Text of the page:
• Smaller and thinner than it looks online
  • No cords, less chance of it slipping off, which makes it more suitable for pilates, yoga or any other exercise that requires a lot of bending.
  • Nothing on the ear
  • MED-EL is developing accessories for the RONDO: sportsband and a rumored waterproof bag similar to Cochlear’s Aqua Accessory

Cons

  • The microphone points up, so it’s like you’re hearing from the top of your head (this makes no sense to me).
  • Not as easy to listen to music with headphones or use the phone
  • Not much color choice, but there are SkinIts

The Opus 2 processor microphone sits on the ear, so it can be used more naturally with the phone, headphones, and in conversations facing people.

With all of that said, this is the first single-unit processor out there, so over time, they’ll make it smaller and hopefully design it so that it will feel more like the sound is coming from the ear, rather than the head.

I am glad I have two types of processors so that I can use them for different circumstances, but I think I’ll stick with my Opus 2′s for the majority of the time.

Find out more about the MED-EL cochlear implant processors on their website at www.medel.com.

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Facebook Newsfeed redesign–a step in the right direction

With each new design change, it feels like Facebook just gets more and more cluttered, with all of the automatic refreshing and mass amount of content on the page.

For once, they’ve done something good with their latest update to the newsfeed.  The update to the feed resembles the simpler layout you see on the mobile platform.  The text is darker and contrasts better with the background.  The pictures look more streamlined.

They’ve made the links to my profile and Home brighter, so they’re easier to navigate.  It’d help if I could see the notification, message and setting icons.  They’re basically invisible unless they have new notifications.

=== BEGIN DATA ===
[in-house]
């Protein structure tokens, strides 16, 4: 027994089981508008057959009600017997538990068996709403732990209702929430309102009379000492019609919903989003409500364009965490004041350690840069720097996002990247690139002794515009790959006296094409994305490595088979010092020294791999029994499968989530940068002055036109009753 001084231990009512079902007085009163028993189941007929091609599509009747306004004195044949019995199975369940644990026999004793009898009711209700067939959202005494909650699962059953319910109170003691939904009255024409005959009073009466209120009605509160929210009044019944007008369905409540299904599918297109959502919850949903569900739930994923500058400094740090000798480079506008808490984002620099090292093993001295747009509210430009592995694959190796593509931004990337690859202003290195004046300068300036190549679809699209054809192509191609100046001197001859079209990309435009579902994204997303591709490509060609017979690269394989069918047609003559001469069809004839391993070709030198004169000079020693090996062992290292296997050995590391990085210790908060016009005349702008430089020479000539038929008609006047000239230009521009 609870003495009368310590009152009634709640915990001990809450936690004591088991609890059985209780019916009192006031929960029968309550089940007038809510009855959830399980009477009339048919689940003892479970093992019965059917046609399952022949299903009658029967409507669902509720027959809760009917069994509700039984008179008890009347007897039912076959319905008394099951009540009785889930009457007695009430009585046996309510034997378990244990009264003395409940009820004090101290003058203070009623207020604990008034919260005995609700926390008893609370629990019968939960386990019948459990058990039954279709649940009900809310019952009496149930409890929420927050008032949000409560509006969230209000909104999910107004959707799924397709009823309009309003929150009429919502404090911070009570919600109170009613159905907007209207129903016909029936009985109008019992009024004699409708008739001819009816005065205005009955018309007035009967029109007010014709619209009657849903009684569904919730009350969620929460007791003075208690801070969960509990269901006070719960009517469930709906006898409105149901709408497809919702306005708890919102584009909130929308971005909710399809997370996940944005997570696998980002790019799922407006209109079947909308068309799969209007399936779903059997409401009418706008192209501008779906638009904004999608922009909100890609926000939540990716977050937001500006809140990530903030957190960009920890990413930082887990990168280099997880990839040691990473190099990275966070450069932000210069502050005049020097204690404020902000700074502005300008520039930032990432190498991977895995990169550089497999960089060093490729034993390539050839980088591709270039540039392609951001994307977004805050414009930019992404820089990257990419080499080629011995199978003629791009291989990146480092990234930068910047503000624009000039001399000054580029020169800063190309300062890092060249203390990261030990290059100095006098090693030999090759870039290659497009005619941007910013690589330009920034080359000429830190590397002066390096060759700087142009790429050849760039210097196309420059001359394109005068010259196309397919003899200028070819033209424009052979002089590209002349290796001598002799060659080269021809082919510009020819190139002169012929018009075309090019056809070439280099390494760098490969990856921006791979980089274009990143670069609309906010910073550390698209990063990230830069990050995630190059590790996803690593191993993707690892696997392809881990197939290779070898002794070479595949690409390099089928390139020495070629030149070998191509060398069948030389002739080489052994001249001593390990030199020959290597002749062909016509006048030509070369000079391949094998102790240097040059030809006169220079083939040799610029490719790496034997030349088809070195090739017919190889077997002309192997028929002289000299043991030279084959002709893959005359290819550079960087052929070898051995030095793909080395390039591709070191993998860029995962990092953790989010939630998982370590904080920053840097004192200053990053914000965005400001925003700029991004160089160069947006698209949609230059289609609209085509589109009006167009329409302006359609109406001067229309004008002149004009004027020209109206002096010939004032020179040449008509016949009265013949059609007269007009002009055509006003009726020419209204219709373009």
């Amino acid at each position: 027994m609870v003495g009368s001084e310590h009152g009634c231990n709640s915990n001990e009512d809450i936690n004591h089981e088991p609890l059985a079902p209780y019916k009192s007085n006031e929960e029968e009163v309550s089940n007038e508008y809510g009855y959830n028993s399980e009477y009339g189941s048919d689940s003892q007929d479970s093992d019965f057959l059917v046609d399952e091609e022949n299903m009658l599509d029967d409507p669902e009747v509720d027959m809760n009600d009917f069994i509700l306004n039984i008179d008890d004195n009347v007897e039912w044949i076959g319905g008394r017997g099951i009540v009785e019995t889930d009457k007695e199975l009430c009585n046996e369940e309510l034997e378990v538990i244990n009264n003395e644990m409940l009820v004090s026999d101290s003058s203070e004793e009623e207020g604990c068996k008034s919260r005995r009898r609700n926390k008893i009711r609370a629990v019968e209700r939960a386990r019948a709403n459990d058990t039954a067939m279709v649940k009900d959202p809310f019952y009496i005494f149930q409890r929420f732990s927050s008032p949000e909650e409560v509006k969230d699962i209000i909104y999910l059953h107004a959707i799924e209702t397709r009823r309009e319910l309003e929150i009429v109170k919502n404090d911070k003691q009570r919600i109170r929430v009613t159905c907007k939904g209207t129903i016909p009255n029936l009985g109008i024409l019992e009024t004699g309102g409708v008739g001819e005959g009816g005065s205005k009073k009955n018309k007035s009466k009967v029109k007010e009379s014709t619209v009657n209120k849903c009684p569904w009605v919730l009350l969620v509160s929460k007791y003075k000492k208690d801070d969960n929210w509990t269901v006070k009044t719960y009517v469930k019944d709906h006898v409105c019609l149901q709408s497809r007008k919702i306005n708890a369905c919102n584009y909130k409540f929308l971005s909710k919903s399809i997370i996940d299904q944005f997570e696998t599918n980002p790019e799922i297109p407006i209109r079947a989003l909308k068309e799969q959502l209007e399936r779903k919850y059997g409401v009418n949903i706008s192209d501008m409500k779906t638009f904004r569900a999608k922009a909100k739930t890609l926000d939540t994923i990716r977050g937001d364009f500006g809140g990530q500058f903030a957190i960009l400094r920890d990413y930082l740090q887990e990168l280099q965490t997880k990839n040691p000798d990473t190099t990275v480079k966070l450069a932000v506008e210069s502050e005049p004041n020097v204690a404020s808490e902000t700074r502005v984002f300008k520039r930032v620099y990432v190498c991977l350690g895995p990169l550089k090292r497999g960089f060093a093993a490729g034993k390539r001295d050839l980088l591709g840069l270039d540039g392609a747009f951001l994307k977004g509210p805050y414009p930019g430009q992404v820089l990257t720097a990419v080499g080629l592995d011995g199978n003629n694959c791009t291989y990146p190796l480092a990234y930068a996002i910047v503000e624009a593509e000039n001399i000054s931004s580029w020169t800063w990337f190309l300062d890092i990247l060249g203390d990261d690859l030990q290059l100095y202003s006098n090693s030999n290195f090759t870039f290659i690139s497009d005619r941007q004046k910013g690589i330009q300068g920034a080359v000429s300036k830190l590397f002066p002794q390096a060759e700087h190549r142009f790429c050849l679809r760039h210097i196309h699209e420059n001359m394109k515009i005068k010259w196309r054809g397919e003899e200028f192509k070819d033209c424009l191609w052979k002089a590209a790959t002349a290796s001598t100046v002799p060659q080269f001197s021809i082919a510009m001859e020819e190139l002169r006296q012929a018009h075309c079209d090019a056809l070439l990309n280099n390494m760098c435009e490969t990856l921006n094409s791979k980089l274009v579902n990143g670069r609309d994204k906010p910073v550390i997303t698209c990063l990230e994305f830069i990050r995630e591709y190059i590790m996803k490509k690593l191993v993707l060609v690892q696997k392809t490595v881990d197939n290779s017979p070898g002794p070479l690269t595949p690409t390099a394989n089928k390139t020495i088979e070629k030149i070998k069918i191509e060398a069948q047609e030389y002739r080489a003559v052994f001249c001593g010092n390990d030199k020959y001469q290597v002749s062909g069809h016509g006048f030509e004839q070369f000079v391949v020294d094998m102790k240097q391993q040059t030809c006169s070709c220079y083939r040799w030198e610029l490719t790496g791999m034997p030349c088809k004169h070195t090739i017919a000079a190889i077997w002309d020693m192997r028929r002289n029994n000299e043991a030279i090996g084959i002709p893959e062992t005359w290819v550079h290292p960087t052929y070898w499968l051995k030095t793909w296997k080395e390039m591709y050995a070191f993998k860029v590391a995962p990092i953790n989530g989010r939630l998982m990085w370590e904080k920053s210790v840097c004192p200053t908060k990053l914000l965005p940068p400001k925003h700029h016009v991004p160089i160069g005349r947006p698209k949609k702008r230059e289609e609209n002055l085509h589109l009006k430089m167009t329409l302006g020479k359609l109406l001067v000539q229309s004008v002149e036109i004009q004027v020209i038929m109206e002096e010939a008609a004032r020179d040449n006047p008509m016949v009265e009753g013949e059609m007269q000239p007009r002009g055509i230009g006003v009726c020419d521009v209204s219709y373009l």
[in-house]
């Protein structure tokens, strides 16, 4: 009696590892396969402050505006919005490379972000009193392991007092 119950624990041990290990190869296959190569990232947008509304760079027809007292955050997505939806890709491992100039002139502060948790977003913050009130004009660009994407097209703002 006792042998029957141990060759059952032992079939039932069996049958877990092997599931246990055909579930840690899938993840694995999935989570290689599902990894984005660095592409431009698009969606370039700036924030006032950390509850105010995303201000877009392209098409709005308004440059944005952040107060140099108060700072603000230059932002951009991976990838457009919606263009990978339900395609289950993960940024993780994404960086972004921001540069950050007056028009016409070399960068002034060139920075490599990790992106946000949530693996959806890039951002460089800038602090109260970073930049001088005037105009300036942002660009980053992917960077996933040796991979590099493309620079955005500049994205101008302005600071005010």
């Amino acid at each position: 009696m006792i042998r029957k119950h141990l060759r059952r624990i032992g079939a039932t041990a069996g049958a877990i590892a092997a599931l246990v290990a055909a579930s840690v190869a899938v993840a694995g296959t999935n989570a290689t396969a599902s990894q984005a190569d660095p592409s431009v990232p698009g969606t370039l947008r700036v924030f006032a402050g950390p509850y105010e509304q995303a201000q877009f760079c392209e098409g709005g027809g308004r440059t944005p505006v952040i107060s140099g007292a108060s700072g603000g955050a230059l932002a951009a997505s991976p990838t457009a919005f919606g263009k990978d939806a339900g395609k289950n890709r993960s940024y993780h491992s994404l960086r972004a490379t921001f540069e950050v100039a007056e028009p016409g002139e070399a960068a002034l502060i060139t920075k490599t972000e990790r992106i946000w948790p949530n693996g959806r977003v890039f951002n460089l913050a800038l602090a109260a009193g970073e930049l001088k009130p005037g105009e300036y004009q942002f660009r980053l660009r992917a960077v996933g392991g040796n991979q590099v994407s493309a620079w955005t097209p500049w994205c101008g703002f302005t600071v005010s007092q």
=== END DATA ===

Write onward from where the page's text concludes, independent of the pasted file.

I like that the chat box column disappears when I zoom.  I never use chat, and it just means there’s less clutter.

The “Most Recent” and “Top Stories” links are more visible.  They’re displayed in a bar under the status posting box, rather than in a drop down menu.

It is nice to have a smaller, incremental update, rather than a radical change.  But, of course everyone will find a reason to gripe about it.

 

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Use Amazon Smile to donate to charities of your choice

Amazon Smile has been set up to help provide donations to a huge number of charities.  I currently have mine set up to support the Hearing Loss Association of America.  You’ll find other major organizations such as the Red Cross, St. Jude’s Children’s Hospital, National Federation of the Blind and American Council of the Blind, as well as smaller charities that help serve people at a more local level.

If you represent a charity, you can register at AmazonSmile Org Central.  Charities receive 0.5% of eligible purchases.

So many people order from Amazon all the time.  This way, some of the proceeds can help fund research, and provide help for those who really need it.

 

 

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Going carless in a small town

After living in the Raleigh-Durham area for several years, I moved back to my hometown to save money.  Sounds impossible without a car, right?  Not necessarily.

All my life, I thought that a big city would be where I should live because of the public transportation, and access to jobs and entertainment.

I am finding that living in a small community has its perks that you can’t get in a big city.  The town is small enough to drive across in 15 minutes, and I know half the town, so I don’t feel like I’m stepping way out of my comfort zone when asking for rides.

The streets are smaller and less busy. so I’m not risking my life every time I walk down to the grocery store.  Seriously, driverless cars will be so much safer!  I can’t wait til the Google Prius driverless car goes mainstream.

There is a lot of room for improvement.  The town has the potential to be a lot more walkable.  I look forward to getting involved with projects and initiatives for this.

All of those “social groups” that I’ve been looking for — knitting group, book club, trivia, etc, are all right here.  I spent so much time looking for them in Durham, but just happened upon them here without much effort.

While it’s true that jobs are harder to come by in small towns, I’m grateful to have a job that isn’t dependent on my location.  There is also a strong focus on local artists, so people can share their talents and make money too.  Telecommuting is becoming more and more popular with gas prices rising, and through access to technology.  That will give people who have mobility restrictions more freedom to choose where they live.